Wiseguy on the other hand, I have enjoyed fairly calmly for 3+ years now. Maybe I should fear intensity...but where's the fun in that! [3]

Some Things She Did


Notable Vids

In 2011, Francesca Coppa posted an interview with Sandy and Rache in which they discussed their vidding experiences, first as part of the Media Cannibals vidding collective and then later as the vidding duo Clucking Belles. Both the interview and the transcript are archived here.[5]

With Media Cannibals:

With Clucking Belles:

With Lynn C.

With Megan Kent


How Sandy Found Fandom (or Rather How She Didn't...At First)

In 1994, the members of Virgule-L were discussing the role that BNFs and online fandom played in their lives when Sandy decided to share her path into fandom. From in meeting fans at conventions to netfans and back to in person fannish relationships, her travels mirrored much of what was happening in fandom at the time, but they always ended with the same result: if there was a fan to be found, if there was a fannish party going on, Sandy would eventually find it. And if there wasn't, she'd create it. It is reposted here with permission:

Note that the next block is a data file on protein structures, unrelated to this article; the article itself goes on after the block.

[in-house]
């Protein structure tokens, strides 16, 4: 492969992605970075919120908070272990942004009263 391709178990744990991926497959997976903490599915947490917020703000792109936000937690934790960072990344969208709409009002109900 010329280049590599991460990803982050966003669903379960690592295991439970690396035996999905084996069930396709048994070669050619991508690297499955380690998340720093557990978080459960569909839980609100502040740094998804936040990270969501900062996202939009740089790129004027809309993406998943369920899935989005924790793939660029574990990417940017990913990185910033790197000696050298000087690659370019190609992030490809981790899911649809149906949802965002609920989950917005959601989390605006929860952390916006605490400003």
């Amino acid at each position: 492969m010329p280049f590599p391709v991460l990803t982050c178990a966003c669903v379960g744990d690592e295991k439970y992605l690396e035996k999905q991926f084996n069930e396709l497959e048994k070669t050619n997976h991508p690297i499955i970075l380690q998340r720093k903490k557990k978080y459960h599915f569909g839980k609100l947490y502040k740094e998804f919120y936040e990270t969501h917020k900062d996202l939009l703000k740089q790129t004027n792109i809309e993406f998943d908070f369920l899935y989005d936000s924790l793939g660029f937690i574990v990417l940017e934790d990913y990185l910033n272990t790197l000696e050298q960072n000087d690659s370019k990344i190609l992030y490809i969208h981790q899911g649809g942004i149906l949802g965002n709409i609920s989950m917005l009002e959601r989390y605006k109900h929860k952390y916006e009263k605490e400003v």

"I've been a slashfan since 78-79, but I only knew a couple of people. I was on the end of a pipeline, so I didn't have to buy much....

Those early acquaintances of mine gradually faded away, and my slash involvement went down, but I saw an ad for Cali-con. I couldn't go, but sending them a flyer got me on their mailing list, and the second year, I said--ha! I'm going. I convinced 3 other friends who'd been casually reading my slash, but who wouldn't have called themselves real slashfans to come too, and we all went to San Diego.

We were there 3 days, and we didn't really make any friends or contacts, but it didn't really matter: we saw our first song vids, and we found multi-media! We bought Man From Uncle, and came home with our first Pros vid (Blind Run--nearly put us off the series permanently!), I came home to Seattle, where I still didn't know any fans, except Rachael Sabotini.